Huntington disease begins to take hold early on

April 16, 2009

A global analysis of brain proteins over a 10-week period in a mouse model of Huntington Disease has revealed some new insights into this complex neurodegenerative disorder. For example, profound changes (comparable to those seen in late-stage HD) actually occur well before any disease symptoms show up, and most of the changes are confined to a specific stage during disease progression. These findings should aid in determining the optimal times for therapies that aim to treat or cure this disease.

While HD (which is brought on by mutations in the gene for Huntingtin has been studied extensively at the cellular level, much of the work has been focused on late-stage disease when the various symptoms (declines in both motor coordination and cognitive ability) have already manifested. But since HD is an inherited condition, changes likely occur much earlier, and to get a better sense of disease progression, Claus Zabel and colleagues used proteomics to analyze the brains of HD mice at 2, 4, 6, 8, and 12 weeks of age, a period that covers absence of any disease-related phenotypes to the pronounced disease state.

Unexpectedly, they found a large number of protein alterations (almost 6% of the total) as early as 2 weeks of age; a significant portion of these changes contributed to an increase in , which corresponds to the weight loss that occurs early during HD progression. As the disease progressed over 10 weeks, though, the affected proteins kept changing. In fact, about 70% of observed changes were confined to one of the five time points examined and no proteins were similarly altered in all 5 stages.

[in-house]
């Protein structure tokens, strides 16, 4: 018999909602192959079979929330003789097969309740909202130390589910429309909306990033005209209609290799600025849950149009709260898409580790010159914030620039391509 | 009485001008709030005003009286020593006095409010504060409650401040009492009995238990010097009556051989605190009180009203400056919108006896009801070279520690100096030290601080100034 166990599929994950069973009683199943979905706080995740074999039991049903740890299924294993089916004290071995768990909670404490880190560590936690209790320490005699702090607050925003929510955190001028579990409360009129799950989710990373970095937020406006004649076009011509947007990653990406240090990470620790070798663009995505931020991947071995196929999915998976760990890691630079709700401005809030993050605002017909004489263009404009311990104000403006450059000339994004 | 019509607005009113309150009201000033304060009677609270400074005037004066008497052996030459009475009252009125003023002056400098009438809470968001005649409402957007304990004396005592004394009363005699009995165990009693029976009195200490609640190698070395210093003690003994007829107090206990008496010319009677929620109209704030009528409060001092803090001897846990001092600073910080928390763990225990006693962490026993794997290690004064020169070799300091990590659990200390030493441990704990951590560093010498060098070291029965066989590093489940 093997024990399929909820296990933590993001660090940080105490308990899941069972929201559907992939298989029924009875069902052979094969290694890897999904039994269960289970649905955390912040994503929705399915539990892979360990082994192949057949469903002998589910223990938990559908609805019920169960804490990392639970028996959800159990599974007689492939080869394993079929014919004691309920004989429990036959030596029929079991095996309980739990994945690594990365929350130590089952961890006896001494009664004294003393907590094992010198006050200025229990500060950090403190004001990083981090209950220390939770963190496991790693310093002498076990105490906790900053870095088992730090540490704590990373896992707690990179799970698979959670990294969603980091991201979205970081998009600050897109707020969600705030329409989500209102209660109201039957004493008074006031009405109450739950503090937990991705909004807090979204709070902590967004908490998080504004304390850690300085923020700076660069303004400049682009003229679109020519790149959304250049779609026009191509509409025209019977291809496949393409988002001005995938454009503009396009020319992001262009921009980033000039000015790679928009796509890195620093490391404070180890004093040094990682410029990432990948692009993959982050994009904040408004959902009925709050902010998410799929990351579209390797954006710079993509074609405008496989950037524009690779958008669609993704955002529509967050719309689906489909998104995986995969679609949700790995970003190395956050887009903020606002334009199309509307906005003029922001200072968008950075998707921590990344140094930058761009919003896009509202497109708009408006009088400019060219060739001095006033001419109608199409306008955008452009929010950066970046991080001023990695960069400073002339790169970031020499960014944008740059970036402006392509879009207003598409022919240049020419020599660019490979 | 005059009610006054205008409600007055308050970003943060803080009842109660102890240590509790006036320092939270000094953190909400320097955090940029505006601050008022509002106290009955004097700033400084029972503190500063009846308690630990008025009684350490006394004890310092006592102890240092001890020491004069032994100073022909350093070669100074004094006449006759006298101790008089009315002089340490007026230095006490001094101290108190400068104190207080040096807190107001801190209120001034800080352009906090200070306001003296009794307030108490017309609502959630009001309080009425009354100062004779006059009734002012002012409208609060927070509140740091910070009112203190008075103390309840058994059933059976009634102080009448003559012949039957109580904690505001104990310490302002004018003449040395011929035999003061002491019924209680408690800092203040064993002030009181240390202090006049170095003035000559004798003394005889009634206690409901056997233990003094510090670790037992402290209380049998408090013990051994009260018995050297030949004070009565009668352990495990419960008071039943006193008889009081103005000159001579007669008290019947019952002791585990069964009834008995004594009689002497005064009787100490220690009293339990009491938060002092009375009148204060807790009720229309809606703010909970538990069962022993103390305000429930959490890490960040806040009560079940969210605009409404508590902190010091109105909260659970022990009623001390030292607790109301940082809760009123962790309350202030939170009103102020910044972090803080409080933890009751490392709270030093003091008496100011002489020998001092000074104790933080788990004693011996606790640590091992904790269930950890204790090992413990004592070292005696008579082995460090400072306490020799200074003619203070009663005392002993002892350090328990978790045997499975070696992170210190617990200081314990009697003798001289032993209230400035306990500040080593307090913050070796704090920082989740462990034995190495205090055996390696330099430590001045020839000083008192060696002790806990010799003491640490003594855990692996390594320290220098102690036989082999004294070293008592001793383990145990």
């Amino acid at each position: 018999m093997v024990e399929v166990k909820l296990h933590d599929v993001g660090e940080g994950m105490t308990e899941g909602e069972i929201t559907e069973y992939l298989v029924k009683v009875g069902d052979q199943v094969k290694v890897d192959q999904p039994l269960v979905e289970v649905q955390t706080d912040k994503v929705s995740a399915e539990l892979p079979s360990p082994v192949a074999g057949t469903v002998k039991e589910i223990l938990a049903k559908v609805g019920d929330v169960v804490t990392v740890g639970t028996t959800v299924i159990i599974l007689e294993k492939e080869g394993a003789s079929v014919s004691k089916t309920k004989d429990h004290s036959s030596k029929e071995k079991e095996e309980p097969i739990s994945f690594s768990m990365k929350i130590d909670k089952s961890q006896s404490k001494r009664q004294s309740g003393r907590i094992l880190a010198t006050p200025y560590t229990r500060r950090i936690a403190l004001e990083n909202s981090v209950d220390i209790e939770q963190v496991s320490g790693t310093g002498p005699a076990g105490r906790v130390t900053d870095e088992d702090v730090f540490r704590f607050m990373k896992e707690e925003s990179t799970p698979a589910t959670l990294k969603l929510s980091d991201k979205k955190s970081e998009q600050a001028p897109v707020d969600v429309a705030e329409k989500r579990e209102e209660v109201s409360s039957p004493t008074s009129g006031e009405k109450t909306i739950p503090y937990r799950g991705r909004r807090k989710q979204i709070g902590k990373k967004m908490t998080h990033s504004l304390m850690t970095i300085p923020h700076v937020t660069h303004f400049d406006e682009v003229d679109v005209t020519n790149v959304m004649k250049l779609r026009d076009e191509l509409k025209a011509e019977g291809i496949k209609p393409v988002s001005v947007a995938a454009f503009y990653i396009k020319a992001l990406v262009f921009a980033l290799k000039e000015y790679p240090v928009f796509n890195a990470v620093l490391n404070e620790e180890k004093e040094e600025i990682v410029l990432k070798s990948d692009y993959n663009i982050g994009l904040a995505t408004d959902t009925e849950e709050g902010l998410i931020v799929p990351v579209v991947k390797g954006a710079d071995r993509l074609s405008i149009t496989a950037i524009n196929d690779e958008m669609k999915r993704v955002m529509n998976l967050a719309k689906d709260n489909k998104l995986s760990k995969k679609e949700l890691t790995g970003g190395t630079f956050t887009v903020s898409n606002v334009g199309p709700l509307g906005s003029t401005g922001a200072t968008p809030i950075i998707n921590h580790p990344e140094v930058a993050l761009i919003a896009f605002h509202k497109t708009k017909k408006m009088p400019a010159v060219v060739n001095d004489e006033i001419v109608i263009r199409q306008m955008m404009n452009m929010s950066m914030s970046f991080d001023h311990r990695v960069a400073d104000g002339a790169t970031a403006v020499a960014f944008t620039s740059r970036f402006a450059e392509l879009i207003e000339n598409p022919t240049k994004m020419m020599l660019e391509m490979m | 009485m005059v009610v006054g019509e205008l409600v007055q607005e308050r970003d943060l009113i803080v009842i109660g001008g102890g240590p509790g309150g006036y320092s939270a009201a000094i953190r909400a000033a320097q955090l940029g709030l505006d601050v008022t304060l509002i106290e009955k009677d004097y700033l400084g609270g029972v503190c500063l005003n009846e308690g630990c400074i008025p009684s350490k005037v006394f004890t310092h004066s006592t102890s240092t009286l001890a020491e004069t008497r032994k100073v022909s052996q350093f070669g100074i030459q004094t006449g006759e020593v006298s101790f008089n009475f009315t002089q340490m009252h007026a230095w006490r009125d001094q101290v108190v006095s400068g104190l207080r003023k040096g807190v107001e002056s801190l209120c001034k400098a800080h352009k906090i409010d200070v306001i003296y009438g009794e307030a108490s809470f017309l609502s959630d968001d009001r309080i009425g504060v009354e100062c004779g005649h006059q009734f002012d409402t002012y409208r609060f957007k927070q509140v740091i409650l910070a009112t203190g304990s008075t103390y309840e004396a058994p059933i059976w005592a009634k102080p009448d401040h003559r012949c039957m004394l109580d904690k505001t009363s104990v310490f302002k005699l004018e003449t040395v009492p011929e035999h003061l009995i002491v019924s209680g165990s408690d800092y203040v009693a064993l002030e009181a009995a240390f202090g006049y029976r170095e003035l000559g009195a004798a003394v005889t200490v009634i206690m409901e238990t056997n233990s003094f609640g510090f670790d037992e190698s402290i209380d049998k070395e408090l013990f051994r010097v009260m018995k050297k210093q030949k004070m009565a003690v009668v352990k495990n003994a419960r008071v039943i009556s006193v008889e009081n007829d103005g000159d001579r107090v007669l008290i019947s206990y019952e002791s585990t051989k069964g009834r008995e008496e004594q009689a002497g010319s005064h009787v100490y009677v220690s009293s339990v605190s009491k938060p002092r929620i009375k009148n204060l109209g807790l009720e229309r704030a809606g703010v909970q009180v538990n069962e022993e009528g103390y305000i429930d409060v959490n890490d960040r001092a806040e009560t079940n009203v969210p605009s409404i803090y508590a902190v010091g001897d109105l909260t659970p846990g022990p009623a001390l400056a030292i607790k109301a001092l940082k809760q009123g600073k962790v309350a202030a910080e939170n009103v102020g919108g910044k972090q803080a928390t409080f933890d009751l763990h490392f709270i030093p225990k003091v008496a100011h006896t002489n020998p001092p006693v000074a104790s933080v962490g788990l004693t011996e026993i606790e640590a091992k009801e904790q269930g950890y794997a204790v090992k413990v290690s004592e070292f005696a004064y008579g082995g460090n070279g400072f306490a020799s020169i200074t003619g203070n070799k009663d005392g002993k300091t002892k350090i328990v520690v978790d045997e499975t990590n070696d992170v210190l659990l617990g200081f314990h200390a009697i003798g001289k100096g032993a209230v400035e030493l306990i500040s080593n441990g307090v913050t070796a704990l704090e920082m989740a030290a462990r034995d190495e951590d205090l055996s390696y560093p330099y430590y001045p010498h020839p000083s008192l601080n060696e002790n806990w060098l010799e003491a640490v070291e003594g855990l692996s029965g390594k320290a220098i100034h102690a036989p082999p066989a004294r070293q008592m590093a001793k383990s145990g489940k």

Therefore this study, appearing in the April issue of Molecular and Cellular Proteomics, argues against an HD model in which there is a gradual increase in the number and magnitude of protein changes and instead leans toward a more dynamic pathology. Zabel and colleagues suggest that these early changes affect late stage disease by irreversibly changing the biochemical activity in the mouse brain.

More information: www.mcponline.org/cgi/content/full/8/4/720

Source: American Society for Biochemistry and Molecular Biology

Related Stories

Recommended for you

Study seeks to aid diagnosis, management of catatonia

December 11, 2017
Catatonia, a syndrome of motor, emotional and behavioral abnormalities frequently characterized by muscular rigidity and a trance-like mental stupor and at times manifesting with great excitement or agitation, can occur during ...

New compound stops progressive kidney disease in its tracks

December 7, 2017
Progressive kidney diseases, whether caused by obesity, hypertension, diabetes, or rare genetic mutations, often have the same outcome: The cells responsible for filtering the blood are destroyed. Reporting today in Science, ...

New Lyme disease tests could offer quicker, more accurate detection

December 7, 2017
New tests to detect early Lyme disease - which is increasing beyond the summer months -could replace existing tests that often do not clearly identify the infection before health problems occur.

Spinal tap needle type impacts the risk of complications

December 6, 2017
The type of needle used during a lumbar puncture makes a significant difference in the subsequent occurrence of headache, nerve irritation and hearing disturbance in patients, according to a study by Hamilton medical researchers.

Men with HPV are 20 times more likely to be reinfected after one year

December 5, 2017
A new analysis of genital human papillomavirus (HPV) in men shows that infection with one HPV type strongly increases the risk of reinfection with the same type. In fact, men who are infected with the type responsible for ...

New tuberculosis drugs possible with understanding of old antibiotic

December 5, 2017
Tuberculosis, and other life-threatening microbial diseases, could be more effectively tackled with future drugs, thanks to new research into an old antibiotic by the University of Warwick and The Francis Crick Institute.

0 comments

Please sign in to add a comment. Registration is free, and takes less than a minute. Read more

Click here to reset your password.
Sign in to get notified via email when new comments are made.